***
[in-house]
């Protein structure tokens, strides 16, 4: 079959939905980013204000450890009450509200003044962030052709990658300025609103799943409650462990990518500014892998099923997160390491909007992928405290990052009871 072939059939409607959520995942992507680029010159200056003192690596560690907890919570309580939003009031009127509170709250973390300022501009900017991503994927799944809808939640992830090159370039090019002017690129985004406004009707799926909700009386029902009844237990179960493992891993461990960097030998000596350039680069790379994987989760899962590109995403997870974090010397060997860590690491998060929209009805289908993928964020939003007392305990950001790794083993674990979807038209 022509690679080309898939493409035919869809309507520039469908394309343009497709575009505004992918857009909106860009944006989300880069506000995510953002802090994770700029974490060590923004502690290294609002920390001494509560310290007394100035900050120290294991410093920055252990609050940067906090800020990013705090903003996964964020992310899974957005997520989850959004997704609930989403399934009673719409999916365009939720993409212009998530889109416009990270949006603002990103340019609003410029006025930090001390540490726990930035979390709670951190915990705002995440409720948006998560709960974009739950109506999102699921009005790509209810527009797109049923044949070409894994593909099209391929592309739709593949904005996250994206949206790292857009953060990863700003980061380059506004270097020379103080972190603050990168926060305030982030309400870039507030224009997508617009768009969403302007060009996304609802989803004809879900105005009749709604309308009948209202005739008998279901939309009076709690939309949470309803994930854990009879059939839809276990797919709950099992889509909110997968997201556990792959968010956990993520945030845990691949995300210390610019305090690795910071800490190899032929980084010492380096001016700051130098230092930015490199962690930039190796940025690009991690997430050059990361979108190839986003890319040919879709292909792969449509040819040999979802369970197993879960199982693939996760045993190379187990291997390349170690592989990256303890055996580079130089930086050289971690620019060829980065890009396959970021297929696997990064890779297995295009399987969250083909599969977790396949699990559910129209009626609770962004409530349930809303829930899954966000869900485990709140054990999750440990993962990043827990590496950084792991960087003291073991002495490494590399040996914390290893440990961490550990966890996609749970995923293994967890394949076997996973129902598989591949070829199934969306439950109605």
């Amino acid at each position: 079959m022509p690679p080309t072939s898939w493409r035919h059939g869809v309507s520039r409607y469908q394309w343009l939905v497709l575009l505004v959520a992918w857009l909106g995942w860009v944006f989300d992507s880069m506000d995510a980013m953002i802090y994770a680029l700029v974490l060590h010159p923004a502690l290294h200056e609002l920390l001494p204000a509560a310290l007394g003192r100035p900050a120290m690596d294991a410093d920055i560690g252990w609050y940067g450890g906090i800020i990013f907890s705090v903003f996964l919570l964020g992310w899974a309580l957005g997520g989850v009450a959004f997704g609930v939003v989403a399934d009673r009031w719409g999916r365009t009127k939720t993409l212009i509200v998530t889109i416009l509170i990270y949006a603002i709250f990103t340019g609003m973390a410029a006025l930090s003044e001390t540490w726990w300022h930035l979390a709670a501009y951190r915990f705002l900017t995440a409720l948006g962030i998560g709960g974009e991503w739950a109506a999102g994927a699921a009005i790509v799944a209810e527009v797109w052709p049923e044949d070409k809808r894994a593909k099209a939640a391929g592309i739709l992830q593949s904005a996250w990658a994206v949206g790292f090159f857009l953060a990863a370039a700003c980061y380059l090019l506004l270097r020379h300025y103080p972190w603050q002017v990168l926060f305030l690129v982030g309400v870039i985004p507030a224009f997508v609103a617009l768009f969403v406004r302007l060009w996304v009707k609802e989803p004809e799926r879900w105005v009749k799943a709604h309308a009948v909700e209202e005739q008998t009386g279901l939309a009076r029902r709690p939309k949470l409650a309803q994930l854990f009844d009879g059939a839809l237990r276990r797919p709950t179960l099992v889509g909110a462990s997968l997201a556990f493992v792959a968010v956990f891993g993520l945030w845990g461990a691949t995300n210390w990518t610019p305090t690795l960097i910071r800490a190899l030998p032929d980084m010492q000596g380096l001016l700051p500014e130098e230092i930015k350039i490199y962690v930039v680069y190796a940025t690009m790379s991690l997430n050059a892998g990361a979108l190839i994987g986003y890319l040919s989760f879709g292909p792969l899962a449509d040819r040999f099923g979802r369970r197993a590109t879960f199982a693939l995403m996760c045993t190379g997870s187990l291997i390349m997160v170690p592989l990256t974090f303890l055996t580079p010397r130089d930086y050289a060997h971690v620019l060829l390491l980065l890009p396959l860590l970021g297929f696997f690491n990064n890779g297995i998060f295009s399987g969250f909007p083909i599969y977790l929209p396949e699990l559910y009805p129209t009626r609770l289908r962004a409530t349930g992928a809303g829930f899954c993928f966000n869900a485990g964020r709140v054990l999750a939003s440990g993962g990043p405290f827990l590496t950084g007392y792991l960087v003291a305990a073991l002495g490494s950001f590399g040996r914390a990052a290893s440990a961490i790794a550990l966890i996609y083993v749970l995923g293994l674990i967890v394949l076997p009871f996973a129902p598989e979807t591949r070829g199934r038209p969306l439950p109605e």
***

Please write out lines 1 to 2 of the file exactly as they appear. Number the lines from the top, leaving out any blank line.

[in-house]
């Protein structure tokens, strides 16, 4: 079959939905980013204000450890009450509200003044962030052709990658300025609103799943409650462990990518500014892998099923997160390491909007992928405290990052009871 072939059939409607959520995942992507680029010159200056003192690596560690907890919570309580939003009031009127509170709250973390300022501009900017991503994927799944809808939640992830090159370039090019002017690129985004406004009707799926909700009386029902009844237990179960493992891993461990960097030998000596350039680069790379994987989760899962590109995403997870974090010397060997860590690491998060929209009805289908993928964020939003007392305990950001790794083993674990979807038209 022509690679080309898939493409035919869809309507520039469908394309343009497709575009505004992918857009909106860009944006989300880069506000995510953002802090994770700029974490060590923004502690290294609002920390001494509560310290007394100035900050120290294991410093920055252990609050940067906090800020990013705090903003996964964020992310899974957005997520989850959004997704609930989403399934009673719409999916365009939720993409212009998530889109416009990270949006603002990103340019609003410029006025930090001390540490726990930035979390709670951190915990705002995440409720948006998560709960974009739950109506999102699921009005790509209810527009797109049923044949070409894994593909099209391929592309739709593949904005996250994206949206790292857009953060990863700003980061380059506004270097020379103080972190603050990168926060305030982030309400870039507030224009997508617009768009969403302007060009996304609802989803004809879900105005009749709604309308009948209202005739008998279901939309009076709690939309949470309803994930854990009879059939839809276990797919709950099992889509909110997968997201556990792959968010956990993520945030845990691949995300210390610019305090690795910071800490190899032929980084010492380096001016700051130098230092930015490199962690930039190796940025690009991690997430050059990361979108190839986003890319040919879709292909792969449509040819040999979802369970197993879960199982693939996760045993190379187990291997390349170690592989990256303890055996580079130089930086050289971690620019060829980065890009396959970021297929696997990064890779297995295009399987969250083909599969977790396949699990559910129209009626609770962004409530349930809303829930899954966000869900485990709140054990999750440990993962990043827990590496950084792991960087003291073991002495490494590399040996914390290893440990961490550990966890996609749970995923293994967890394949076997996973129902598989591949070829199934969306439950109605």